Brooklyn and Keokuk also have John Wayne connection
It seems hard to believe that we have now published 21 issues of Iowa History Journal. The magazine had been a dream of mine for nearly a decade as I felt Iowa deserved and needed a magazine dedicated totally to the preservation of the state’s history, and to telling that history in a manner that is both educational and entertaining.
The response to the magazine has been terrific; in fact it has exceeded the expectations that my wife, Bev, and I harbored at the outset. Thanks to the tremendous support of Hy-Vee and Casey’s General Stores, the magazine is available throughout the state, as well as by subscriptions.
We have had many popular issues, with such Iowans on the cover as Herbert Hoover, Bob Feller, Nile Kinnick, Donna Reed, Johnny Carson and even the USS Iowa, featured in an updated article in this magazine.
One of the most popular magazines was the May-June 2010 issue that carried the first of a three-part series on John Wayne, who was born in Winterset. The issue had a beautiful oil painting of Wayne on the cover and has completely sold out, as have several others, and is no longer available.
I have enjoyed visiting the John Wayne Birthplace Home several times lately and getting to know its executive director, Brian Downes – a man who truly loves his job. Brian moved to Winterset several years ago from Chicago to take over the operation and is an indefatigable advocate for the man and the birthplace, and for the entire state of Iowa.
As you will see in the advertisement across from this page, the big annual birthday celebration at the John Wayne Birthplace is coming up. The special attraction will be the showing of “The Quiet Man”, which happens to be my favorite John Wayne movie. I am certainly looking forward to seeing it on the big screen (for the first time in 50 years) at the Iowa Theater in downtown Winterset during the celebration.
Reading about Wayne’s early years in Iowa, I knew that the family lived most of the time in Winterset and also spent a short spell in nearby Earlham. But I had no idea that John Wayne also lived in two other Iowa towns, as well.
Last August, we had a booth at the Iowa State Fair in the Ag Building and hundreds of people stopped by to see our exhibits, browse through back issues of the magazine and also look at some of the 23 books I have written.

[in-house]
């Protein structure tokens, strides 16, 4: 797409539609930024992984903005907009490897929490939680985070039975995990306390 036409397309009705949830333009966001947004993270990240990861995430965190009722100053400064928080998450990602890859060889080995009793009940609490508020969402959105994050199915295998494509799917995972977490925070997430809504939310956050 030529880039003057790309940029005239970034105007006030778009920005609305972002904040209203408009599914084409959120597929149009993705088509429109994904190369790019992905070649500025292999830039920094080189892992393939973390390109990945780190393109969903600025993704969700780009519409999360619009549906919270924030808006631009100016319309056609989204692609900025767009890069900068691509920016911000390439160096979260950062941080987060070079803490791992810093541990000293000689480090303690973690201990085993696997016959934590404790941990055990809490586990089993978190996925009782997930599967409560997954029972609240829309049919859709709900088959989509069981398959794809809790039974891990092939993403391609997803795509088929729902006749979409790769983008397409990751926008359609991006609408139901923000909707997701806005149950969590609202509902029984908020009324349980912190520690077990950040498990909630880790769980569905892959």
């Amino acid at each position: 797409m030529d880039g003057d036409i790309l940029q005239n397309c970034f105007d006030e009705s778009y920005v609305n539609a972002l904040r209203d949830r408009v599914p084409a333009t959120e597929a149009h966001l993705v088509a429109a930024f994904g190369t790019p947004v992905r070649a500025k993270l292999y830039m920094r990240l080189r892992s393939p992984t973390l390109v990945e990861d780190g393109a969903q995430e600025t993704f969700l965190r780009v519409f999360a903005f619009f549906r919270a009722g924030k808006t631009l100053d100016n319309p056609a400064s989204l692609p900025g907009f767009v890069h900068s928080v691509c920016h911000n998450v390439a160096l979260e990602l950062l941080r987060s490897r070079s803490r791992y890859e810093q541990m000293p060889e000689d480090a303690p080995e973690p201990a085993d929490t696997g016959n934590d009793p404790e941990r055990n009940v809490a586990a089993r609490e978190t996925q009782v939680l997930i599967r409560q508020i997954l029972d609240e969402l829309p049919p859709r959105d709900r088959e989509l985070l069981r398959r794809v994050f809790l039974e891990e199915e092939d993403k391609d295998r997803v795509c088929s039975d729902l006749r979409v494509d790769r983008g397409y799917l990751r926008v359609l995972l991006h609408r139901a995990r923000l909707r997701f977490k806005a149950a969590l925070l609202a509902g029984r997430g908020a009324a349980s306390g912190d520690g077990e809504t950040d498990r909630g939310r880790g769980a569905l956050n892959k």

And to share stories.
I was greatly surprised when a subscriber from Brooklyn told me that Wayne had lived in Brooklyn after the family left Winterset, prior to the Wayne family’s departure for California. He said the museum in Brooklyn has several items that belonged to young Marion Morrison (John’s name before he became a Hollywood star).
“Yes, he lived here … twice,” said Mary Jo Thompson, a board member of the Brooklyn Historical Society Museum. “Marion attended part of kindergarten and part of first grade here. We have his report card from one semester in first grade (he did okay, she said) and then a roll top desk that was in the pharmacy where his dad (Clyde) worked.”
She said that the house they rented still exists, and that a fire on the front porch during the time the Morrisons lived there left an indelible mark on the young boy who later became one of America’s all-time favorite movie stars. Responding to a request in the 1970s that Wayne come visit Brooklyn, John wrote that his busy schedule would not allow him to do so – but he said he vividly recalled the fire on the porch!
After a short period in Brooklyn, Clyde Morrison moved to Keokuk and took young Marion with him. The two of them lived above the pharmacy building, in a small apartment.
“It was just Marion and his father,” said Tanya Boltz, who works at the Keokuk Public Library. “Marion did attend some part of first grade here and we have some school records verifying that. But there is nothing on display that I know of. And the building they lived in just blew down a couple of months ago.”
Father and son didn’t stay more than a couple of months. They moved back to Brooklyn for another brief stay, and then the family (which included mother Mary and younger brother Robert) headed for California – and the rest is history.
John Wayne is an Iowa treasure, a source of great pride to the state. We hope to see you at the upcoming big event in Winterset and also at the Iowa History Journal booth at the Iowa State Fair in August.
(Mike Chapman is the publisher of Iowa History Journal. Born and raised in Waterloo, he retired from a 35-year newspaper career in 2002. He is the author of 21 books and is a public speaker. He and his wife, Bev, live in Newton.)